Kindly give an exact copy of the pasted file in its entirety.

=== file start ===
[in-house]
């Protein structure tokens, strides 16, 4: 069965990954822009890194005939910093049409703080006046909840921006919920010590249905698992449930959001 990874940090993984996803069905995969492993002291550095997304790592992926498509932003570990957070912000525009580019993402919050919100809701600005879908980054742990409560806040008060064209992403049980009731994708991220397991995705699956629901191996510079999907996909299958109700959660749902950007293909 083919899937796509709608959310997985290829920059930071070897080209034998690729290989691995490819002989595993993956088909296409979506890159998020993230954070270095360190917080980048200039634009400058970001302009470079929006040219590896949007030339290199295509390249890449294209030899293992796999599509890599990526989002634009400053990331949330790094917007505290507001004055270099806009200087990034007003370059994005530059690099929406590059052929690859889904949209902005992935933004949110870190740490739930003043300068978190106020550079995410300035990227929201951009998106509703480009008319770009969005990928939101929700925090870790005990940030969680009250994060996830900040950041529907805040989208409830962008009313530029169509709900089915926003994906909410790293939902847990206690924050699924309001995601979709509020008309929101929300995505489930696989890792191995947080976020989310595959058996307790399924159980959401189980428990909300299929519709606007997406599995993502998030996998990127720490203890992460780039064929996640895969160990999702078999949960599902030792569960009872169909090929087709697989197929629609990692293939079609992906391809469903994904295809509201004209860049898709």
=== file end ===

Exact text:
[in-house]
């Protein structure tokens, strides 16, 4: 069965990954822009890194005939910093049409703080006046909840921006919920010590249905698992449930959001 990874940090993984996803069905995969492993002291550095997304790592992926498509932003570990957070912000525009580019993402919050919100809701600005879908980054742990409560806040008060064209992403049980009731994708991220397991995705699956629901191996510079999907996909299958109700959660749902950007293909 083919899937796509709608959310997985290829920059930071070897080209034998690729290989691995490819002989595993993956088909296409979506890159998020993230954070270095360190917080980048200039634009400058970001302009470079929006040219590896949007030339290199295509390249890449294209030899293992796999599509890599990526989002634009400053990331949330790094917007505290507001004055270099806009200087990034007003370059994005530059690099929406590059052929690859889904949209902005992935933004949110870190740490739930003043300068978190106020550079995410300035990227929201951009998106509703480009008319770009969005990928939101929700925090870790005990940030969680009250994060996830900040950041529907805040989208409830962008009313530029169509709900089915926003994906909410790293939902847990206690924050699924309001995601979709509020008309929101929300995505489930696989890792191995947080976020989310595959058996307790399924159980959401189980428990909300299929519709606007997406599995993502998030996998990127720490203890992460780039064929996640895969160990999702078999949960599902030792569960009872169909090929087709697989197929629609990692293939079609992906391809469903994904295809509201004209860049898709």